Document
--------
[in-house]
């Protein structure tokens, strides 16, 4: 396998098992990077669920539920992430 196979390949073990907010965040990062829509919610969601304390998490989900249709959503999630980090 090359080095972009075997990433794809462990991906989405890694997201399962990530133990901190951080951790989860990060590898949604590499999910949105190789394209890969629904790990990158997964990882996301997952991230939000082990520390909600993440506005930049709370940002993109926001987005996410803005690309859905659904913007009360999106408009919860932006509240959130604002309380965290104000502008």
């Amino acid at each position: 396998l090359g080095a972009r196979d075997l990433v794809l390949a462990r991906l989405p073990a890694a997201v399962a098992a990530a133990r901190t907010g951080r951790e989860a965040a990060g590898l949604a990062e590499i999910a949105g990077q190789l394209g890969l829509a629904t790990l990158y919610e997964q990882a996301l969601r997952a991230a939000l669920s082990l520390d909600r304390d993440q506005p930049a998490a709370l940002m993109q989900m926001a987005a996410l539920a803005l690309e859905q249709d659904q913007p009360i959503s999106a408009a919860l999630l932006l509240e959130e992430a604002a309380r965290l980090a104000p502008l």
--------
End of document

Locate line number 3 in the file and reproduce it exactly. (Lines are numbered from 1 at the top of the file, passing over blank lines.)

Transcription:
């Amino acid at each position: 396998l090359g080095a972009r196979d075997l990433v794809l390949a462990r991906l989405p073990a890694a997201v399962a098992a990530a133990r901190t907010g951080r951790e989860a965040a990060g590898l949604a990062e590499i999910a949105g990077q190789l394209g890969l829509a629904t790990l990158y919610e997964q990882a996301l969601r997952a991230a939000l669920s082990l520390d909600r304390d993440q506005p930049a998490a709370l940002m993109q989900m926001a987005a996410l539920a803005l690309e859905q249709d659904q913007p009360i959503s999106a408009a919860l999630l932006l509240e959130e992430a604002a309380r965290l980090a104000p502008l």